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You are here: Home / The European environment – state and outlook 2010 / Country assessments / Czech Republic / Freshwater - Drivers and pressures (Czech Republic)

Freshwater - Drivers and pressures (Czech Republic)

Topics: ,
SOER Common environmental theme from Czech Republic
Topic
Freshwater Freshwater
more info
CENIA
Organisation name
CENIA
Reporting country
Czech Republic
Organisation website
Organisation website
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Contact link
Last updated
26 Nov 2010
Content license
CC By 2.5
Content provider
CENIA
Published: 26 Nov 2010 Modified: 13 Apr 2011 Feed synced: 26 Nov 2010 original
Key message

Changes in industry, public sector and wastewater treatment are the main positive drivers and pressures influencing water quality.

The reduction in water abstraction and the related amount of wastewater discharged into surface waters should be seen in the context of declining industrial production following the restructuring of the national economy and technological changes in the period since 1990. The decline in public water abstraction has mainly been due to decreased consumption of drinking water and reduced losses in distribution systems. More information: http://issar.cenia.cz/issar/page.php?id=1772.

The construction and modernisation of wastewater treatment plants (WWTPs) and sewerage systems has contributed significantly to reducing the pollution discharged into watercourses from point sources, particularly since the mid-1990s. The proportion of the population connected to public sewerage systems has increased from 72 % in 1990 to 81.1 % in 2008 (see Fig.). Between 1990 and 2008, the proportion of wastewater (excluding rainwater) treated and discharged into sewerage systems increased from 75 % to 95 % (see Fig.). Moreover, the percentage of tertiary treatment to remove problematic nutrients in new and modernised WWTPs has increased (see Fig.). Since 1990, the total number of WWTPs in the Czech Republic has more than tripled. The first new sewerage systems and WWTPs were constructed in larger towns and cities. This is because coverage in smaller municipalities, where the population density is lower, requires a larger financial outlay and the construction itself takes longer. More information: http://issar.cenia.cz/issar/page.php?id=1776.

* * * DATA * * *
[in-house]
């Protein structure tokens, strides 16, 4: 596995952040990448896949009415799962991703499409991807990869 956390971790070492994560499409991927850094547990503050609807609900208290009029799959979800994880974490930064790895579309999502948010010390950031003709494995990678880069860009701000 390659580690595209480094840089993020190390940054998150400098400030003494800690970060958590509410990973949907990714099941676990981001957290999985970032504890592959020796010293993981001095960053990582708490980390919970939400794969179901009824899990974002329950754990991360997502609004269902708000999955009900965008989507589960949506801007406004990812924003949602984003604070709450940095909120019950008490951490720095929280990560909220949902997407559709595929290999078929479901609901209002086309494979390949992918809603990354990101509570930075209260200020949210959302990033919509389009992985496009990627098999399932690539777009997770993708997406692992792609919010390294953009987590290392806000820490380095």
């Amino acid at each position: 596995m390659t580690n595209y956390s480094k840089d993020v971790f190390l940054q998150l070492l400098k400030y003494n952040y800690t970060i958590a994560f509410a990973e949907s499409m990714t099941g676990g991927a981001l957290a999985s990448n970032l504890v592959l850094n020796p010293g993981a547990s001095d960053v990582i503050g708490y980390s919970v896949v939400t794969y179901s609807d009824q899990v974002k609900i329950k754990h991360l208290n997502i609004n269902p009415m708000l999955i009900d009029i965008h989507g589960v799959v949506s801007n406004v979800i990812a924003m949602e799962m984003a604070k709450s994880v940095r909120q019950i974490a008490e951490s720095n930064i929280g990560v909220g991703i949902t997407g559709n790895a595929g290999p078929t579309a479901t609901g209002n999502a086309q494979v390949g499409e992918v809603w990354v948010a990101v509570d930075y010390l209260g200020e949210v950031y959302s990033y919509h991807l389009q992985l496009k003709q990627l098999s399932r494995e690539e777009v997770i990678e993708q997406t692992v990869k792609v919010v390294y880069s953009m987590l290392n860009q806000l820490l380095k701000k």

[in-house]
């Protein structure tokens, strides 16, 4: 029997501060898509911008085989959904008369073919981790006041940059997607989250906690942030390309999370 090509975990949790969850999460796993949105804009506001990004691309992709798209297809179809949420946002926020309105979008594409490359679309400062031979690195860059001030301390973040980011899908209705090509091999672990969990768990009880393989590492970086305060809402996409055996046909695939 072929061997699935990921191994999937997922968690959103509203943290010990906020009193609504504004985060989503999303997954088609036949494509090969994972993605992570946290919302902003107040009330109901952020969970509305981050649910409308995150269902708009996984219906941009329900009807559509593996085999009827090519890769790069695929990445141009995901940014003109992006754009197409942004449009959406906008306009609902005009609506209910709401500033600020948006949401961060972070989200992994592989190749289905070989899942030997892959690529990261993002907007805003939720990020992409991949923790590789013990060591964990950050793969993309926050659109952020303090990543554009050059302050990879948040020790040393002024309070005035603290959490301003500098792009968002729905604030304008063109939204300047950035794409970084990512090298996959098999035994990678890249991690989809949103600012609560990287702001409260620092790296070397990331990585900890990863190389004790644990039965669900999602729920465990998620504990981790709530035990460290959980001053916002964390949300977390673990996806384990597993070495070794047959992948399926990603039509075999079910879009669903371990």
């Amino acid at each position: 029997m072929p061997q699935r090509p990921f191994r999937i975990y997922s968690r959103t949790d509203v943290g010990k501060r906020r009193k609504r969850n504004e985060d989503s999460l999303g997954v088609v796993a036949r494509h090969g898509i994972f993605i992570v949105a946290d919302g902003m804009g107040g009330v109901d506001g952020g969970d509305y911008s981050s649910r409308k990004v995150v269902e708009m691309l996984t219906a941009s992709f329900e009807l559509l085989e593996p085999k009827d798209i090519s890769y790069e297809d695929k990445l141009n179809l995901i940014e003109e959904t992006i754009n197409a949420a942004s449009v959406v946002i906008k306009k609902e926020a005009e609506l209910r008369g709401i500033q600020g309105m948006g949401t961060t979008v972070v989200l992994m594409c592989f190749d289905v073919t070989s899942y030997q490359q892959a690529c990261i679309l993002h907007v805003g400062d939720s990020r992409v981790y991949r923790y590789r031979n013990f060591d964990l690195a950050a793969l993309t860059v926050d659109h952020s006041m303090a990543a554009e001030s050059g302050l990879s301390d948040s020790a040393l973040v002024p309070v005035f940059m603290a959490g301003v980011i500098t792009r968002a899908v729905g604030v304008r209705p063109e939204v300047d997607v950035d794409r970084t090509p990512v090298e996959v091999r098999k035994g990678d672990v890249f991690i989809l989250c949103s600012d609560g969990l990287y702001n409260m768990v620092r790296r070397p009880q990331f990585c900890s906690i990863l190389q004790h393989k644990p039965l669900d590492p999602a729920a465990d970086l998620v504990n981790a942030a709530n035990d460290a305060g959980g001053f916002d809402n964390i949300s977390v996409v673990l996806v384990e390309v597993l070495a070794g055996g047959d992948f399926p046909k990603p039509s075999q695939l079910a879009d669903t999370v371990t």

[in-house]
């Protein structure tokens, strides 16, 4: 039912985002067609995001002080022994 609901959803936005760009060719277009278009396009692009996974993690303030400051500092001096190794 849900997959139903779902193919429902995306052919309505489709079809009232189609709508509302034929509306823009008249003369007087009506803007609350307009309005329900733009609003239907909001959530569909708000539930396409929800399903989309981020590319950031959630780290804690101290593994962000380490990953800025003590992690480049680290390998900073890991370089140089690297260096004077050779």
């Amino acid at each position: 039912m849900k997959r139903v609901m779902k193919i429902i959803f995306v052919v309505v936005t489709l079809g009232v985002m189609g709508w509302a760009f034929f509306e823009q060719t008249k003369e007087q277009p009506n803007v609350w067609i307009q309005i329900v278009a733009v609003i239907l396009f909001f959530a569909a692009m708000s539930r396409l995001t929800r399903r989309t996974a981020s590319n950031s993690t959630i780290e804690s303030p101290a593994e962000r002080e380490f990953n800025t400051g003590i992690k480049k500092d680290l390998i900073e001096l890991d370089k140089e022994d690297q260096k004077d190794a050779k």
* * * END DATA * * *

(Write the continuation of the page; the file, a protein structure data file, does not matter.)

The positive developments in wastewater treatment are supported by the obligations under Council Directive 91/271/EEC concerning urban wastewater treatment. The decrease in phosphorus emissions has also been supported by a ban on phosphates in detergents since October 2006 (see Fig.).

The presence of nutrients in freshwater can also be attributed to agriculture. After 1990, the use of inorganic fertilisers decreased significantly in connection with the transformation of agriculture and an increase in the cost of fertilisers. From 1993, the use of inorganic nitrogen fertilisers started to increase, mainly to compensate for the decrease in applied nitrogen from livestock manure production. From 2000, the balance in inputs minus outputs increased to 60–73 kg N per hectare, which is reasonable given the climatic conditions in the Czech Republic. However, the use of nitrogen in organic fertilisation is a very one sided affair causing many problems. Nitrogen run-off into water from agriculture is influenced by erosion, soil compaction, inappropriate agricultural techniques and the storage of fertilisers and livestock manure. The average amount of nitrogen run-off from agriculture on Czech territory is approximately two-thirds of the balance (see Fig. (for soil surface nitrogen balance) and Fig. (for soil surface phosphorus balance)).

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The country assessments are the sole responsibility of the EEA member and cooperating countries supported by the EEA through guidance, translation and editing.

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